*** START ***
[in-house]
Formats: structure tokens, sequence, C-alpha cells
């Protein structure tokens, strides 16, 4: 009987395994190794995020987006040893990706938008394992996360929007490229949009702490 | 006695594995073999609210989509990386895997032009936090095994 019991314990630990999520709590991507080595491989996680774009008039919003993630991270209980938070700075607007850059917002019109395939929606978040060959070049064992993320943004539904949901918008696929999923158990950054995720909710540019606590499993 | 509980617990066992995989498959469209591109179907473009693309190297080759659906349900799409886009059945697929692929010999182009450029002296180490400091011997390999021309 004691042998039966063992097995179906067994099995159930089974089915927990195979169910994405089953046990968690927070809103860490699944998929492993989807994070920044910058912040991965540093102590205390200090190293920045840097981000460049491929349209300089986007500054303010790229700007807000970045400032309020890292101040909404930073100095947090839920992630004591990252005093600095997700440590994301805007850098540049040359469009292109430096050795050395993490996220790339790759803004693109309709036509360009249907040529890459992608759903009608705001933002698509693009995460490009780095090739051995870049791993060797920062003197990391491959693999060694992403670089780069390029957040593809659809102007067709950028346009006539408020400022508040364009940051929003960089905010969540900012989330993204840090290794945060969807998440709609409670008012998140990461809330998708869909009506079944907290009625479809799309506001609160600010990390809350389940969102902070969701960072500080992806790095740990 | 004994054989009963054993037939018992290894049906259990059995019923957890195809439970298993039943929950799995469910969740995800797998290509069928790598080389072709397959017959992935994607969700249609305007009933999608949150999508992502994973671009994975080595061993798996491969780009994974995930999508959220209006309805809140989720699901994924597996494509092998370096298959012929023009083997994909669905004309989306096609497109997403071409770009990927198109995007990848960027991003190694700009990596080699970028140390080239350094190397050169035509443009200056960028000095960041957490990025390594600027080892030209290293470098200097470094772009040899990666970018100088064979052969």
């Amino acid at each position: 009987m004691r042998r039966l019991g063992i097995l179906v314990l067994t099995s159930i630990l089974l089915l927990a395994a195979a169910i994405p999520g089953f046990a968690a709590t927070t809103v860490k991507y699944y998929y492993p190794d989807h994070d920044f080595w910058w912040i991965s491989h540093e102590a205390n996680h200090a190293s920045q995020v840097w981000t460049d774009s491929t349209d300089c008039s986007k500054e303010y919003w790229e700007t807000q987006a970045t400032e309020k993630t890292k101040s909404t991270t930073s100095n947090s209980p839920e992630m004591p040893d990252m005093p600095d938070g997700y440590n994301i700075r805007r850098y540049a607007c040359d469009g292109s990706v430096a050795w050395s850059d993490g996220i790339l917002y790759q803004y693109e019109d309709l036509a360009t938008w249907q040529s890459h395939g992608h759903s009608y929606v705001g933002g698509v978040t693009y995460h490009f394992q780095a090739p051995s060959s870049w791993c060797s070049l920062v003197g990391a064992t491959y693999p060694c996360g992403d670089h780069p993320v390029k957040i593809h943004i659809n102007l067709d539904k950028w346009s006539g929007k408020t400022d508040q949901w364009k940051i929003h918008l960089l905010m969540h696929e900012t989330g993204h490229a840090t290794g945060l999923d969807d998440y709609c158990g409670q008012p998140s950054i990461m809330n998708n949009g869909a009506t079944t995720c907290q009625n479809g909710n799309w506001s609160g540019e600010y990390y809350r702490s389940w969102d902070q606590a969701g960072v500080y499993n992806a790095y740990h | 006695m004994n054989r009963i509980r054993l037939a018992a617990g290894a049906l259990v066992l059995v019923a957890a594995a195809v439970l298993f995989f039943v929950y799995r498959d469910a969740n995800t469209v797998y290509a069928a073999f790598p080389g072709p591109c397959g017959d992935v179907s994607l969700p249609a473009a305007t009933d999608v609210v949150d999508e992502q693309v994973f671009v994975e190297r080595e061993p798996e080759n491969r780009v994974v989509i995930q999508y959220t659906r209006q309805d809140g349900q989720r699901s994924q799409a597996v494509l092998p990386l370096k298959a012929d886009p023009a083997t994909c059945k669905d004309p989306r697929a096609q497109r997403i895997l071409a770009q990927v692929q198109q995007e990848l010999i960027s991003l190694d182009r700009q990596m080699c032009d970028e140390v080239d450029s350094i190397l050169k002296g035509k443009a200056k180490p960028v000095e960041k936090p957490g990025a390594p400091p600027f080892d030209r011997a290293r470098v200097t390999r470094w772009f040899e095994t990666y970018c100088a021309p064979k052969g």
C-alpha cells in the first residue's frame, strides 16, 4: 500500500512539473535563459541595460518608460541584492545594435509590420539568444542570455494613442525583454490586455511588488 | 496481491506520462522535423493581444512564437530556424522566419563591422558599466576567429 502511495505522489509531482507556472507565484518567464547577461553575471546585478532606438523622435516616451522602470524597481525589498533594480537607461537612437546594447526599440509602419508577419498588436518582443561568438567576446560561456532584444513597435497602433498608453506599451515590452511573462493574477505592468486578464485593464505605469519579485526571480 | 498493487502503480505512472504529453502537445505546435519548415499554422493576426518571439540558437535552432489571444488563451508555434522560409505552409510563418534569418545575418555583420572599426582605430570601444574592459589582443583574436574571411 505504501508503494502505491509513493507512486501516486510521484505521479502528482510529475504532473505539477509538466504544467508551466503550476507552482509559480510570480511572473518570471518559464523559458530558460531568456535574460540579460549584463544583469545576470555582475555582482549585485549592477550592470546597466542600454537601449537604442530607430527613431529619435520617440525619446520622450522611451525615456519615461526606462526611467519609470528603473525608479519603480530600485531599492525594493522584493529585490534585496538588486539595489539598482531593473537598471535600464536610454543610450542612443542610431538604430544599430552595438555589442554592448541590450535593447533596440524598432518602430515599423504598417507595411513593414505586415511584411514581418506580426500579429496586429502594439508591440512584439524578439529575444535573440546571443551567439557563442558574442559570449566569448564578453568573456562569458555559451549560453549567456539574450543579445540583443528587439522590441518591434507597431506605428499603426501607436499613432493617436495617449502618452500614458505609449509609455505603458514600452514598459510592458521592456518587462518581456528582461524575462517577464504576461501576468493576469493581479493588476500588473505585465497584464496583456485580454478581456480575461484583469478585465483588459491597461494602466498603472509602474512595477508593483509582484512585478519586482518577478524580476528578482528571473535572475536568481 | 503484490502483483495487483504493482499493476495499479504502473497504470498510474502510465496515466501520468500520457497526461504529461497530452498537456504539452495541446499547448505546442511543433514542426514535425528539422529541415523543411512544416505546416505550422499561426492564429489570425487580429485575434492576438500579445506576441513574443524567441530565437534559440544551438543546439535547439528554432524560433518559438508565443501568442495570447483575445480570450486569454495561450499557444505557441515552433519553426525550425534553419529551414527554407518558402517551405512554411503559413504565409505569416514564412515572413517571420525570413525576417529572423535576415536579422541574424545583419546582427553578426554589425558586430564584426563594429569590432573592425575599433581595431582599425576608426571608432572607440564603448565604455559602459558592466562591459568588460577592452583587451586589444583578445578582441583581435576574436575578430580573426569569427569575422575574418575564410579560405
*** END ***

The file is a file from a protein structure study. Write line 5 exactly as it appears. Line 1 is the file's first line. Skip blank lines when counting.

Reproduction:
C-alpha cells in the first residue's frame, strides 16, 4: 500500500512539473535563459541595460518608460541584492545594435509590420539568444542570455494613442525583454490586455511588488 | 496481491506520462522535423493581444512564437530556424522566419563591422558599466576567429 502511495505522489509531482507556472507565484518567464547577461553575471546585478532606438523622435516616451522602470524597481525589498533594480537607461537612437546594447526599440509602419508577419498588436518582443561568438567576446560561456532584444513597435497602433498608453506599451515590452511573462493574477505592468486578464485593464505605469519579485526571480 | 498493487502503480505512472504529453502537445505546435519548415499554422493576426518571439540558437535552432489571444488563451508555434522560409505552409510563418534569418545575418555583420572599426582605430570601444574592459589582443583574436574571411 505504501508503494502505491509513493507512486501516486510521484505521479502528482510529475504532473505539477509538466504544467508551466503550476507552482509559480510570480511572473518570471518559464523559458530558460531568456535574460540579460549584463544583469545576470555582475555582482549585485549592477550592470546597466542600454537601449537604442530607430527613431529619435520617440525619446520622450522611451525615456519615461526606462526611467519609470528603473525608479519603480530600485531599492525594493522584493529585490534585496538588486539595489539598482531593473537598471535600464536610454543610450542612443542610431538604430544599430552595438555589442554592448541590450535593447533596440524598432518602430515599423504598417507595411513593414505586415511584411514581418506580426500579429496586429502594439508591440512584439524578439529575444535573440546571443551567439557563442558574442559570449566569448564578453568573456562569458555559451549560453549567456539574450543579445540583443528587439522590441518591434507597431506605428499603426501607436499613432493617436495617449502618452500614458505609449509609455505603458514600452514598459510592458521592456518587462518581456528582461524575462517577464504576461501576468493576469493581479493588476500588473505585465497584464496583456485580454478581456480575461484583469478585465483588459491597461494602466498603472509602474512595477508593483509582484512585478519586482518577478524580476528578482528571473535572475536568481 | 503484490502483483495487483504493482499493476495499479504502473497504470498510474502510465496515466501520468500520457497526461504529461497530452498537456504539452495541446499547448505546442511543433514542426514535425528539422529541415523543411512544416505546416505550422499561426492564429489570425487580429485575434492576438500579445506576441513574443524567441530565437534559440544551438543546439535547439528554432524560433518559438508565443501568442495570447483575445480570450486569454495561450499557444505557441515552433519553426525550425534553419529551414527554407518558402517551405512554411503559413504565409505569416514564412515572413517571420525570413525576417529572423535576415536579422541574424545583419546582427553578426554589425558586430564584426563594429569590432573592425575599433581595431582599425576608426571608432572607440564603448565604455559602459558592466562591459568588460577592452583587451586589444583578445578582441583581435576574436575578430580573426569569427569575422575574418575564410579560405